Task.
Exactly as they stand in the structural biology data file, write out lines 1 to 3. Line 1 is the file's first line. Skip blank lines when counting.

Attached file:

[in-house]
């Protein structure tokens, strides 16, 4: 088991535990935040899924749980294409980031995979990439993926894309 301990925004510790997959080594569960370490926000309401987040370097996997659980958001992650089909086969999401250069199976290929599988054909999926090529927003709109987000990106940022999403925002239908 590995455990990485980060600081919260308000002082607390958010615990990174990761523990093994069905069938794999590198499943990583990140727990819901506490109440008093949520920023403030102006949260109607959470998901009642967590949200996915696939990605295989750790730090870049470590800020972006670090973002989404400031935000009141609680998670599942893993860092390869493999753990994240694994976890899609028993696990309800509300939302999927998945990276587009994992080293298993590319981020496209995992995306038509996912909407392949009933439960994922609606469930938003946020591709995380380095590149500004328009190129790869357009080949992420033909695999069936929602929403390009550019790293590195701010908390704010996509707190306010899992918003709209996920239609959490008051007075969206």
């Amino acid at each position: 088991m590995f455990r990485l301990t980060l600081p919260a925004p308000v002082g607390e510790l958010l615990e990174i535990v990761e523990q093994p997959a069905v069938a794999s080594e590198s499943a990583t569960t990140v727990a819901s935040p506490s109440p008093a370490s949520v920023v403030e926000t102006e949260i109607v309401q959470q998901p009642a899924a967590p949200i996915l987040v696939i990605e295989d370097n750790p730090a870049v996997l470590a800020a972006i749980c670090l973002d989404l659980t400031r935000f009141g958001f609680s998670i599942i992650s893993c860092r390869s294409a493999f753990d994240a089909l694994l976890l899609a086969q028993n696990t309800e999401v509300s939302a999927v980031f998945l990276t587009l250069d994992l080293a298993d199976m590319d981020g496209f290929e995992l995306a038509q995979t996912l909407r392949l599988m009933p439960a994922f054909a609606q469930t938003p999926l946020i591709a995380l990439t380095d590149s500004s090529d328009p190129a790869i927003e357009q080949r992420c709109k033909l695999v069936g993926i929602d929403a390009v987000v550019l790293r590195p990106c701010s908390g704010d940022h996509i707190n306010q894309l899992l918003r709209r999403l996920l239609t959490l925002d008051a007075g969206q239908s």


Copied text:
[in-house]
């Protein structure tokens, strides 16, 4: 088991535990935040899924749980294409980031995979990439993926894309 301990925004510790997959080594569960370490926000309401987040370097996997659980958001992650089909086969999401250069199976290929599988054909999926090529927003709109987000990106940022999403925002239908 590995455990990485980060600081919260308000002082607390958010615990990174990761523990093994069905069938794999590198499943990583990140727990819901506490109440008093949520920023403030102006949260109607959470998901009642967590949200996915696939990605295989750790730090870049470590800020972006670090973002989404400031935000009141609680998670599942893993860092390869493999753990994240694994976890899609028993696990309800509300939302999927998945990276587009994992080293298993590319981020496209995992995306038509996912909407392949009933439960994922609606469930938003946020591709995380380095590149500004328009190129790869357009080949992420033909695999069936929602929403390009550019790293590195701010908390704010996509707190306010899992918003709209996920239609959490008051007075969206």
């Amino acid at each position: 088991m590995f455990r990485l301990t980060l600081p919260a925004p308000v002082g607390e510790l958010l615990e990174i535990v990761e523990q093994p997959a069905v069938a794999s080594e590198s499943a990583t569960t990140v727990a819901s935040p506490s109440p008093a370490s949520v920023v403030e926000t102006e949260i109607v309401q959470q998901p009642a899924a967590p949200i996915l987040v696939i990605e295989d370097n750790p730090a870049v996997l470590a800020a972006i749980c670090l973002d989404l659980t400031r935000f009141g958001f609680s998670i599942i992650s893993c860092r390869s294409a493999f753990d994240a089909l694994l976890l899609a086969q028993n696990t309800e999401v509300s939302a999927v980031f998945l990276t587009l250069d994992l080293a298993d199976m590319d981020g496209f290929e995992l995306a038509q995979t996912l909407r392949l599988m009933p439960a994922f054909a609606q469930t938003p999926l946020i591709a995380l990439t380095d590149s500004s090529d328009p190129a790869i927003e357009q080949r992420c709109k033909l695999v069936g993926i929602d929403a390009v987000v550019l790293r590195p990106c701010s908390g704010d940022h996509i707190n306010q894309l899992l918003r709209r999403l996920l239609t959490l925002d008051a007075g969206q239908s």